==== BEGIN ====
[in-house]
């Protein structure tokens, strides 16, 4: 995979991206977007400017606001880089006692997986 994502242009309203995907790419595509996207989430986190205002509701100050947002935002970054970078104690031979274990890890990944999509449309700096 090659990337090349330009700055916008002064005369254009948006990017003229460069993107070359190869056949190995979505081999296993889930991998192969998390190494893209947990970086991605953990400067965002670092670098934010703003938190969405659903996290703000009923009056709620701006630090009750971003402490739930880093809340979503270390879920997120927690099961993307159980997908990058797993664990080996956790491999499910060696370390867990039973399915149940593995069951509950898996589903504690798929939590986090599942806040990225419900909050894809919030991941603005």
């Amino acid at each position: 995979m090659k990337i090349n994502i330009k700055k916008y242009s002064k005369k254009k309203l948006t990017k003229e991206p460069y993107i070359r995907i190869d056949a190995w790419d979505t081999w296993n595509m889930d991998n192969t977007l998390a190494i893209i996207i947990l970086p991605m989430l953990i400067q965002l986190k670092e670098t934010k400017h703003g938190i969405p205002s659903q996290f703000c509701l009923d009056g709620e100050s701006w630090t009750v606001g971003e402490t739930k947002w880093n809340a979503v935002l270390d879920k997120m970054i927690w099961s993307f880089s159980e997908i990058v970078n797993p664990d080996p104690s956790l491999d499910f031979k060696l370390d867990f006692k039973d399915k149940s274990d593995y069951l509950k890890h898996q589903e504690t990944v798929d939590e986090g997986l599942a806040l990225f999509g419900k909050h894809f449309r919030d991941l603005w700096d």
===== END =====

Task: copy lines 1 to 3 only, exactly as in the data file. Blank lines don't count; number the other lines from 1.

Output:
[in-house]
């Protein structure tokens, strides 16, 4: 995979991206977007400017606001880089006692997986 994502242009309203995907790419595509996207989430986190205002509701100050947002935002970054970078104690031979274990890890990944999509449309700096 090659990337090349330009700055916008002064005369254009948006990017003229460069993107070359190869056949190995979505081999296993889930991998192969998390190494893209947990970086991605953990400067965002670092670098934010703003938190969405659903996290703000009923009056709620701006630090009750971003402490739930880093809340979503270390879920997120927690099961993307159980997908990058797993664990080996956790491999499910060696370390867990039973399915149940593995069951509950898996589903504690798929939590986090599942806040990225419900909050894809919030991941603005």
């Amino acid at each position: 995979m090659k990337i090349n994502i330009k700055k916008y242009s002064k005369k254009k309203l948006t990017k003229e991206p460069y993107i070359r995907i190869d056949a190995w790419d979505t081999w296993n595509m889930d991998n192969t977007l998390a190494i893209i996207i947990l970086p991605m989430l953990i400067q965002l986190k670092e670098t934010k400017h703003g938190i969405p205002s659903q996290f703000c509701l009923d009056g709620e100050s701006w630090t009750v606001g971003e402490t739930k947002w880093n809340a979503v935002l270390d879920k997120m970054i927690w099961s993307f880089s159980e997908i990058v970078n797993p664990d080996p104690s956790l491999d499910f031979k060696l370390d867990f006692k039973d399915k149940s274990d593995y069951l509950k890890h898996q589903e504690t990944v798929d939590e986090g997986l599942a806040l990225f999509g419900k909050h894809f449309r919030d991941l603005w700096d």